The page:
I.

Association of Southeast Asian Nations Association of Southeast Asian nations, referred to as ASEAN, was established in 1967, formerly known as the association of Southeast Asian nations.

On August 7-8, 1967, the foreign ministers of Indonesia, Thailand, Singapore and the Philippines and the Deputy Prime Minister of Malaysia held a meeting in Bangkok and issued the Bangkok Declaration, officially announcing the establishment of the association of Southeast Asian nations.

ASEAN currently has 10 members.

In July 1995, Vietnam joined ASEAN.

In July 1997, Myanmar, Laos and Cambodia joined.

The aims and objectives of ASEAN stipulated in the founding declaration of the association of Southeast Asian nations are: (1) to work together in the spirit of equality and cooperation to promote economic growth, social progress and cultural development in the region.

(2) Follow the principles of justice, state relations and the Charter of the United Nations to promote peace and stability in the region.

(3) Promote cooperation and mutual support on economic, social, cultural and technological issues.

(4) More effective cooperation in making full use of agriculture and industry, expanding trade, improving transportation and improving people’s living standards.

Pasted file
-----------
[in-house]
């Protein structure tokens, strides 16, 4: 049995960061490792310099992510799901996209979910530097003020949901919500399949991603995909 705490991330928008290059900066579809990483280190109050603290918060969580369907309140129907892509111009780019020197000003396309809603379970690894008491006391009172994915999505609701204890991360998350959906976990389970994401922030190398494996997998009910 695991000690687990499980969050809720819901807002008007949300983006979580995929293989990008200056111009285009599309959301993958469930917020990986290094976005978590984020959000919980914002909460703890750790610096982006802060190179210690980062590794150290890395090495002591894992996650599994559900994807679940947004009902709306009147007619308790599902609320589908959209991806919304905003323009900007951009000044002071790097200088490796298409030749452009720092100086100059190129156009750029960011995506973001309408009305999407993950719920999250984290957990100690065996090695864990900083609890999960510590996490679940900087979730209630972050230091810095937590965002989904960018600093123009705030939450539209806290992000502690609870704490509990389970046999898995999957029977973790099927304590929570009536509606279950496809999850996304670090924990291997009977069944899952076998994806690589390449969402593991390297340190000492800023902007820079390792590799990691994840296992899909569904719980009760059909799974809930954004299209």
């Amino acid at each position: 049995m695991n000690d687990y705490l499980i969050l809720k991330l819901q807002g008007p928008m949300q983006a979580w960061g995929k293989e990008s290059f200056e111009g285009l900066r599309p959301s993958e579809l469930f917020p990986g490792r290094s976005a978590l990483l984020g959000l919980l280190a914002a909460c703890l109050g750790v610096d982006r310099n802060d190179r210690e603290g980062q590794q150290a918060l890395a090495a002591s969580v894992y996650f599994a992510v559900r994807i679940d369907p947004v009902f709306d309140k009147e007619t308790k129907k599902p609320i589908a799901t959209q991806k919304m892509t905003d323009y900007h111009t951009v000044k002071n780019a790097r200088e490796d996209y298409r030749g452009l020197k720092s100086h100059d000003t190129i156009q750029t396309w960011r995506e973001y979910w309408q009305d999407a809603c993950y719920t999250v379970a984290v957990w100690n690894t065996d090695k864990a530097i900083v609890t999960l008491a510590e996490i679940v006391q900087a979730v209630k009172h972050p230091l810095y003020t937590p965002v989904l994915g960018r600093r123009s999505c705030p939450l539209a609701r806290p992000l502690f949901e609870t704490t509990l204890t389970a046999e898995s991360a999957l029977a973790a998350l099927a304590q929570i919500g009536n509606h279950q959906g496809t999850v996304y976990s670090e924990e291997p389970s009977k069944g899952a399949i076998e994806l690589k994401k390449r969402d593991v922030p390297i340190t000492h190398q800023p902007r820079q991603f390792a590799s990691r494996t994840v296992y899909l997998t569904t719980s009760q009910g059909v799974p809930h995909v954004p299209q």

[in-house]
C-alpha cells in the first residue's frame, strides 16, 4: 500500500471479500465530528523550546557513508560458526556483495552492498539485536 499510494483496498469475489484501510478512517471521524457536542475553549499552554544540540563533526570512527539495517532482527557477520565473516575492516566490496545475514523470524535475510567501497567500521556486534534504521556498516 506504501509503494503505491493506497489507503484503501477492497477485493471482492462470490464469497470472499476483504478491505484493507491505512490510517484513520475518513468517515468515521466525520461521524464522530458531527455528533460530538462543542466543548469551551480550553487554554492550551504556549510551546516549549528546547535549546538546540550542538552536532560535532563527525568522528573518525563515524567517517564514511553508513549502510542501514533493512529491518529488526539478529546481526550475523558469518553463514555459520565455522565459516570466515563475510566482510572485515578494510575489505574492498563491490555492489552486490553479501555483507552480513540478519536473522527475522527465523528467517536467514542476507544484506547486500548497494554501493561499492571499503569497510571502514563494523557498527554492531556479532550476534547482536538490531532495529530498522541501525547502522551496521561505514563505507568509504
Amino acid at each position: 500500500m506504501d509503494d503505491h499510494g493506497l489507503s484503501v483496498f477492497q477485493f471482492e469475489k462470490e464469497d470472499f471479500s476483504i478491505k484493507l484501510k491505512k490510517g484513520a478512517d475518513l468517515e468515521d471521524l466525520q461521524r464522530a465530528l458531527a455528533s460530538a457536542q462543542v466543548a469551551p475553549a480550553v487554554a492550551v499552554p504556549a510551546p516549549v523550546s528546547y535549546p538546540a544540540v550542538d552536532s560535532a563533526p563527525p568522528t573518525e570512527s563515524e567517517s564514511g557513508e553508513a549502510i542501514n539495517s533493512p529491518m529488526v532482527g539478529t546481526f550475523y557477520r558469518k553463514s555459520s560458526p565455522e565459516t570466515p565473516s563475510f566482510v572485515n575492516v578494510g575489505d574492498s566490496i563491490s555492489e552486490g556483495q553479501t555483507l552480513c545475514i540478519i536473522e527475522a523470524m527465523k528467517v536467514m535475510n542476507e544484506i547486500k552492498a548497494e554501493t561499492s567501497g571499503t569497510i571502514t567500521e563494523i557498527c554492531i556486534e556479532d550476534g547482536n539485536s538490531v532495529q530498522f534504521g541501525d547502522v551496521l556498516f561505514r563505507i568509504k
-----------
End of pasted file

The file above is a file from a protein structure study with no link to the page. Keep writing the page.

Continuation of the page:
(5) Promote research on Southeast Asia.

(6) Maintain close and mutually beneficial cooperation with international and regional organizations with similar purposes and objectives, and explore ways to cooperate more closely with them.

The administrative headquarters of ASEAN is the Secretariat, which is located in Jakarta, Indonesia.

Its main organizations include: (1) the summit is the highest decision-making body.

An informal meeting is held every year and a formal summit is held every three years to make decisions on major issues and development directions.

(2) The Council of Ministers is the body that formulates policies.

It is composed of foreign ministers of Member States and holds annual meetings in member states in turn.

(3) The Standing Committee is responsible for handling the daily affairs of ASEAN and preparing for the foreign ministers’ meeting.

After the meeting, it implements the resolutions of the foreign ministers’ meeting and has the right to make statements on behalf of ASEAN.